Not Far Now

The message from my fitness program caught my eye as I clicked it off after my run tonight.

“Paul ran 3.99 miles.”

I set out from home tonight with a goal of running four miles.  I failed to meet that goal by one one-hundredth of a mile!  Only fifty-three feet.

I failed.

It’s not a moral failing.  The four-mile goal was an arbitrary distance, set by an ambitious energetic man, unburdened by the weight of fatigue.  It hadn’t come down as an edict from Heaven, with grim repercussions to follow, should the course not be completed.

My decision to stop short was not a calculated one.  The last two blocks of my run were spent alternating between gasping for breath, holding my side, and muttering a plea for the voice on my fitness program to announce the four miles already.  The need for air and relief from discomfort won out over the desire to meet my arbitrary goal.

Still, I failed.  

Tonight, from my comfortable office chair, rested and hydrated, I look at those numbers in the statistics.  They mock me.  

3.99 miles.  Not 4 miles.  Not 4.1.  Three point nine-nine.

At the speed I was running tonight, it would only have taken six more seconds to reach the goal.  Six seconds!

I’ll get over my disappointment with myself.  I hope I can do better.  That said, this is not the first time I’ve quit before reaching a goal.  One would think a fellow would have learned his lesson.

My mind (and heart) has moved on to other things, even as I consider your disappointment in me, just now learning I’m a quitter.  You’ll simply have to get used to the feeling.  I have.

Tonight though, I’m wondering about how many people have spent a lifetime working toward a goal, only to give up within a stone’s throw of their objective.  Tired and disheartened, uncertain of how much further their destination will be, their attention is stolen away by the attractions along the road.

Comfort could be theirs.  They’ve never cared before, the reality of their mission imprinted indelibly in their hearts.  But now?  Now they’re tired—tired and lonely.  Everyone around them is inside and warm, safe from the perils of the quest.  

I know folks like this.  Many glance at the roadside attractions and recognize them for what they are—nothing but bait in a trap.  Focusing on their goal and the prize awaiting them, they turn away and go the extra distance, shunning the alternative.  Be it fifty feet or fifty years, they will finish the course laid out before them.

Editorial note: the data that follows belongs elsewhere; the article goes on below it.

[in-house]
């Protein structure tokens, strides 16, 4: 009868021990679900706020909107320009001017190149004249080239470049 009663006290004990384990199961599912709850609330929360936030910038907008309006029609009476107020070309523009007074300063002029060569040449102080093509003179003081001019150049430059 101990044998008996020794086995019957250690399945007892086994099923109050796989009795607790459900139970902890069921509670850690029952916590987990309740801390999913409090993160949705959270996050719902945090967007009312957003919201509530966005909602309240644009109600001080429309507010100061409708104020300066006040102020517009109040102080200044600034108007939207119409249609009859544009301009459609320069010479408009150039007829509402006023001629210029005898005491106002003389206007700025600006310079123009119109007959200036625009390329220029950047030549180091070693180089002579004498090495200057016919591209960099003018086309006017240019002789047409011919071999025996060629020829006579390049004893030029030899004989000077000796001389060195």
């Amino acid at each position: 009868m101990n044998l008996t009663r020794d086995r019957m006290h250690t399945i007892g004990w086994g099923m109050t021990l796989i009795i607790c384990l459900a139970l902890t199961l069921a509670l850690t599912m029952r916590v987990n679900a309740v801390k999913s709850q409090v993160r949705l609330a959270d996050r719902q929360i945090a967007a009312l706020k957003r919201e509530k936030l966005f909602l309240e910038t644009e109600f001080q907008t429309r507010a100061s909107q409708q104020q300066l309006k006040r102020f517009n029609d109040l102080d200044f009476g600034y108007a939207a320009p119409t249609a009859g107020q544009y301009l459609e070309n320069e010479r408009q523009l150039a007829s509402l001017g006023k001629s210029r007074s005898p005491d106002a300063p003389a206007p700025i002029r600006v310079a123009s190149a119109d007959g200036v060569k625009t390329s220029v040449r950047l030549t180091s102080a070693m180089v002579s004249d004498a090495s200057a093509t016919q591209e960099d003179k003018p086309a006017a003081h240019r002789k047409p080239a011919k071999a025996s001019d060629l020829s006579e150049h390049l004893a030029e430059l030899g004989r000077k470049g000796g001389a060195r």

But some—some no longer have their attention centered on the right thing.  Somewhere, over the years, the focus has moved from the Author and shifted to the runner.  

Look at me!  I’m giving up everything to participate in this race.  I’ve trained; I’ve sacrificed; I’ve put all I have into running.  

And, they have.  A lifetime of doing what is required of the athlete.  A lifetime.  But the focus is lost, the goal becomes fuzzy.  The spirit begins to hope for other things, other prizes.

The race is lost.  The runner is defeated—a failure.

So close.  So close, but so far.

Rabbits_and_MoonYears ago, I read a book called Watership Down.  I thought it would be about adventures and battles at sea, but it turned out to be about rabbits.  Rabbits.  I went ahead and read it.  I read it again.  And again.  You might want to do it someday yourself.  It is a story of trial and triumph—a story of perseverance, and of finding home.  

One of the long-eared creatures, Hazel, who has become the leader of the ragtag band of rabbits, is leading them to a place most aren’t sure even exists.  Throughout the nightmarish journey, he keeps repeating the words not far now again and again.  For hours he guides them through the dark, not sure himself of just where the goal will be found, but certain in his heart that the place for which they’re bound is very real.

When they reach their goal, they are ecstatic, admitting that even they weren’t absolutely certain the place to which he was leading them would be there.  

They had followed anyway, trusting their leader, even when they weren’t sure of the destination.

How about it?  Is the path growing dim, the road harder to make out?   Do you have a catch in your side?  Are you gasping for breath yet?  

Sure, there’s a comfortable stop just over there—a place where others are relaxing and enjoying the evening.  We could rest here.

But we haven’t reached our goal yet.  That’s up ahead still.

Let’s keep going. 

Not far now.  

 

 

 

Therefore, since we are surrounded by such a great cloud of witnesses, let us throw off everything that hinders and the sin that so easily entangles. And let us run with perseverance the race marked out for us, fixing our eyes on Jesus, the pioneer and perfecter of faith. For the joy set before him he endured the cross, scorning its shame, and sat down at the right hand of the throne of God. Consider him who endured such opposition from sinners, so that you will not grow weary and lose heart.
(Hebrews 12:1-3 ~ NIV)

 

 

 

I was so tired and confused, I actually began to wonder whether you knew where you were going.  I could hear you in the heather saying ‘Not far now,” and it was annoying me. I thought you were making it up.  I should have known better.  Frithrah!  You’re what I call a real Chief Rabbit!
(from Watership Down by Richard Adams ~ English novelist)

 

 

© Paul Phillips. He’s Taken Leave. 2015. All Rights Reserved. 

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